This organism stains Gram negative due to relatively thin peptidoglycan layer in the cell wall.
Coccobacilli are a type of rod-shaped bacteria that are short and wide, so they resemble spherical cocci.
The polyribosyl ribitol phosphate (PRP) capsule is the most important virulence factor of type B Haemophilus influenzae infections, because it plays a role in resisting phagocytosis.
A Quellung reaction is a biochemical reaction in which antibodies bind to a bacterial capsule, allowing species with a positive Quellung reaction to be visualized under a microscope. Haemophilus influenza has a positive Quellung reaction.
An IgA protease is an enzyme that cleaves certain amino acid sequences of proteins including immunoglobulin A. Haemophilus influenzae releases IgA proteases which destroy IgA, leading to increased pathogenicity. Other IgA protease producers include Neisseria gonorrhoeae and Streptococcus pneumoniae.
Haemophilus influenzae organisms require nutrient supplementation to grow in laboratory cultures. Specifically, they grow on chocolate agar, which is an enriched growth medium containing red blood cells that have been lysed, providing growth factors like NAD and hematin. The agar is named for the chocolate color of the medium and does not actually contain chocolate.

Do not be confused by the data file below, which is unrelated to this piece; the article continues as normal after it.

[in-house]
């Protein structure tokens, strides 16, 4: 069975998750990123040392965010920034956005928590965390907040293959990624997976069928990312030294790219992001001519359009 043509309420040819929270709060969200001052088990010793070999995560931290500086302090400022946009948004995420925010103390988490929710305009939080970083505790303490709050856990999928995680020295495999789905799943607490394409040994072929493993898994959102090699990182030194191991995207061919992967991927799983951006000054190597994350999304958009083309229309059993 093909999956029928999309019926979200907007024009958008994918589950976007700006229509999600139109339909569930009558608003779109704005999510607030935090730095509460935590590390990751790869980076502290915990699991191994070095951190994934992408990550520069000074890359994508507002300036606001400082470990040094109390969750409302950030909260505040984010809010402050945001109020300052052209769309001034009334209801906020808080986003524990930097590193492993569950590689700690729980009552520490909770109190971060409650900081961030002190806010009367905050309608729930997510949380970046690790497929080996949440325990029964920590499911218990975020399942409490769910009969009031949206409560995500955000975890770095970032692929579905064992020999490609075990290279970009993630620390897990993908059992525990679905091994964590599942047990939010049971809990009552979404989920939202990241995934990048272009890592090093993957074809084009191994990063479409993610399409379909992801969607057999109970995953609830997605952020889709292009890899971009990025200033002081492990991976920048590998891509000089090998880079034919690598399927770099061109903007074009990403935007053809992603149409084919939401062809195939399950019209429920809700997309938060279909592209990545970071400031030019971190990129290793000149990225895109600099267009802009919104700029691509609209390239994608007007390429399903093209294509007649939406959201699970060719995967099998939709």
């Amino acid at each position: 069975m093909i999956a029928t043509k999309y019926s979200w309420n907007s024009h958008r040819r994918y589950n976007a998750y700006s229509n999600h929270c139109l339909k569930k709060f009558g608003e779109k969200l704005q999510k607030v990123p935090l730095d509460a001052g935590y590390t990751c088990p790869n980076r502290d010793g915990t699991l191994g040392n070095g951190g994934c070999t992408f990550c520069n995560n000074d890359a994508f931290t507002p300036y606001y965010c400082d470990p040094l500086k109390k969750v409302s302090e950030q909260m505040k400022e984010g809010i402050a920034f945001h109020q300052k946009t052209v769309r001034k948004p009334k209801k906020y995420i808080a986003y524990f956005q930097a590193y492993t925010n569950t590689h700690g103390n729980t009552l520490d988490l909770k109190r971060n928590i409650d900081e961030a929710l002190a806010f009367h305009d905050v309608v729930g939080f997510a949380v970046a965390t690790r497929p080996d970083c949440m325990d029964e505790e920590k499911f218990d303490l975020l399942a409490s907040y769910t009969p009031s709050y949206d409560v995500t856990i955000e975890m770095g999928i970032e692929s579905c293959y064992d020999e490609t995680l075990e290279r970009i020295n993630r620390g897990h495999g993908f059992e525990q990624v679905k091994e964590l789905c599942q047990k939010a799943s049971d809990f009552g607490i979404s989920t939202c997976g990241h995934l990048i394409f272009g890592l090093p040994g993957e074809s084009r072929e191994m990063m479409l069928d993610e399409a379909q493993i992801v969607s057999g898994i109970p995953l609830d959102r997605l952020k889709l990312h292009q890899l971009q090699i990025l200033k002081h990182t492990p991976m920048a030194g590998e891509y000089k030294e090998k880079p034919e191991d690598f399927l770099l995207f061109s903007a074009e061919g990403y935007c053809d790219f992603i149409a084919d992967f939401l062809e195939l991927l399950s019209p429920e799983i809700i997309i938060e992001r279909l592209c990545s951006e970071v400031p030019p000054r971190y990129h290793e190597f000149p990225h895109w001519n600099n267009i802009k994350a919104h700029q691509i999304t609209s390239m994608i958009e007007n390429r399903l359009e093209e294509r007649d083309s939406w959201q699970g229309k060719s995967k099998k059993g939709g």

Haemophilus influenzae requires two accessory growth factors when cultured, including factor X and factor V. Factor V is NAD (nicotinamide adenine dinucleotide).
Haemophilus influenzae requires two accessory growth factors when cultured, including factor X and factor V. Factor X is hematin.
H. influenzae can grow in the hemolytic zone of Staph aureus on blood agar plates, because hemolysis of cells by Staph aureus releases factor V, which is needed for growth.
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